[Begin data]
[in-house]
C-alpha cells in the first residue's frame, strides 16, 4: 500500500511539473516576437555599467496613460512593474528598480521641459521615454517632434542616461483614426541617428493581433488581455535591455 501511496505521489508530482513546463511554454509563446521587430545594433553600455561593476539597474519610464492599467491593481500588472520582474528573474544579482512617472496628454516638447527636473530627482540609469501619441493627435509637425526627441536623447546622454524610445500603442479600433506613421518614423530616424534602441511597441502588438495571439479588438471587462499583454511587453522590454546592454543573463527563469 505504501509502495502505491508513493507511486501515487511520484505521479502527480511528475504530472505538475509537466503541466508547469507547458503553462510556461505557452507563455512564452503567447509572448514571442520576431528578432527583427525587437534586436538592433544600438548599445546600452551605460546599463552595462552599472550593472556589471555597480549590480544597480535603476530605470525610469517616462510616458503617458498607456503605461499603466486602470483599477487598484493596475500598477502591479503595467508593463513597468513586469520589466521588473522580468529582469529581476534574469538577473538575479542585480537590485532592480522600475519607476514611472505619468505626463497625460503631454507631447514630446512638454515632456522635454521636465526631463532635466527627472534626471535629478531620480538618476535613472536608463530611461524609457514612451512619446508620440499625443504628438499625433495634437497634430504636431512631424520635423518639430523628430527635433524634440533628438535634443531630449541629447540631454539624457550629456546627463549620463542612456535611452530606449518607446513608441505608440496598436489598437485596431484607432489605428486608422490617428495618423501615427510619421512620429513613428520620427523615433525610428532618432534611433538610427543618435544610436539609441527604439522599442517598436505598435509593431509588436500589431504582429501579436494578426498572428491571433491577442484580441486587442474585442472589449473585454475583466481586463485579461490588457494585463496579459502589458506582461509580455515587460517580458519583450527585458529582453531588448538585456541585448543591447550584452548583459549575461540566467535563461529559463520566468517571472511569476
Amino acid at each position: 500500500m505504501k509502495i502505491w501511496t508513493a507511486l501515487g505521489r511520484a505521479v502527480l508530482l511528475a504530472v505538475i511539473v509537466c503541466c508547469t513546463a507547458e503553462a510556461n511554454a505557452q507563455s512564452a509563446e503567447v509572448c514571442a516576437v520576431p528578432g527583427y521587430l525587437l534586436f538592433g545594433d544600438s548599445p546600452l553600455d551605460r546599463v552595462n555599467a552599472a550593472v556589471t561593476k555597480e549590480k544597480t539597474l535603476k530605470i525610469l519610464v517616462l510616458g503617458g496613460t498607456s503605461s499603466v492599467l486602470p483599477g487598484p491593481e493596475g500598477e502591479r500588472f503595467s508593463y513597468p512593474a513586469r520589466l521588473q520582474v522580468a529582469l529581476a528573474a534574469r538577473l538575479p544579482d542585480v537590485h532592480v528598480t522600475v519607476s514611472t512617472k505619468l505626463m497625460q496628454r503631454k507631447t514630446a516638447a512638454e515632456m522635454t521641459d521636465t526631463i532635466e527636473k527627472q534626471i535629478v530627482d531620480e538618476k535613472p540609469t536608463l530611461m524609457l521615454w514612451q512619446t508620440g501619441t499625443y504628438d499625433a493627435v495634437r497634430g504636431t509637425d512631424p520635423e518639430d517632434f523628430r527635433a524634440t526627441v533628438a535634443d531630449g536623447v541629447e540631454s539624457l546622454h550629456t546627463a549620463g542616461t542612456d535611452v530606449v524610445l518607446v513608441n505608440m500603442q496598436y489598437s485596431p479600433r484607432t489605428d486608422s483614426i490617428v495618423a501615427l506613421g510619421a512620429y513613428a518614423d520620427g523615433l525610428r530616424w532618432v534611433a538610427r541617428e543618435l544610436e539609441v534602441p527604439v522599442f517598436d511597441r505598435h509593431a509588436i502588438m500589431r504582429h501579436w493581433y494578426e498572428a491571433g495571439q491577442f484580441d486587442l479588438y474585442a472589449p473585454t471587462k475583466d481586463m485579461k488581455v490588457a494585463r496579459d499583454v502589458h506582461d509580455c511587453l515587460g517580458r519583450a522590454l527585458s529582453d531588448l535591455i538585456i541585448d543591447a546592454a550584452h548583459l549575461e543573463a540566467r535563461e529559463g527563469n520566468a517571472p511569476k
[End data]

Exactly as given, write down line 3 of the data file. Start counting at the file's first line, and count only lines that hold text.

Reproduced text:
Amino acid at each position: 500500500m505504501k509502495i502505491w501511496t508513493a507511486l501515487g505521489r511520484a505521479v502527480l508530482l511528475a504530472v505538475i511539473v509537466c503541466c508547469t513546463a507547458e503553462a510556461n511554454a505557452q507563455s512564452a509563446e503567447v509572448c514571442a516576437v520576431p528578432g527583427y521587430l525587437l534586436f538592433g545594433d544600438s548599445p546600452l553600455d551605460r546599463v552595462n555599467a552599472a550593472v556589471t561593476k555597480e549590480k544597480t539597474l535603476k530605470i525610469l519610464v517616462l510616458g503617458g496613460t498607456s503605461s499603466v492599467l486602470p483599477g487598484p491593481e493596475g500598477e502591479r500588472f503595467s508593463y513597468p512593474a513586469r520589466l521588473q520582474v522580468a529582469l529581476a528573474a534574469r538577473l538575479p544579482d542585480v537590485h532592480v528598480t522600475v519607476s514611472t512617472k505619468l505626463m497625460q496628454r503631454k507631447t514630446a516638447a512638454e515632456m522635454t521641459d521636465t526631463i532635466e527636473k527627472q534626471i535629478v530627482d531620480e538618476k535613472p540609469t536608463l530611461m524609457l521615454w514612451q512619446t508620440g501619441t499625443y504628438d499625433a493627435v495634437r497634430g504636431t509637425d512631424p520635423e518639430d517632434f523628430r527635433a524634440t526627441v533628438a535634443d531630449g536623447v541629447e540631454s539624457l546622454h550629456t546627463a549620463g542616461t542612456d535611452v530606449v524610445l518607446v513608441n505608440m500603442q496598436y489598437s485596431p479600433r484607432t489605428d486608422s483614426i490617428v495618423a501615427l506613421g510619421a512620429y513613428a518614423d520620427g523615433l525610428r530616424w532618432v534611433a538610427r541617428e543618435l544610436e539609441v534602441p527604439v522599442f517598436d511597441r505598435h509593431a509588436i502588438m500589431r504582429h501579436w493581433y494578426e498572428a491571433g495571439q491577442f484580441d486587442l479588438y474585442a472589449p473585454t471587462k475583466d481586463m485579461k488581455v490588457a494585463r496579459d499583454v502589458h506582461d509580455c511587453l515587460g517580458r519583450a522590454l527585458s529582453d531588448l535591455i538585456i541585448d543591447a546592454a550584452h548583459l549575461e543573463a540566467r535563461e529559463g527563469n520566468a517571472p511569476k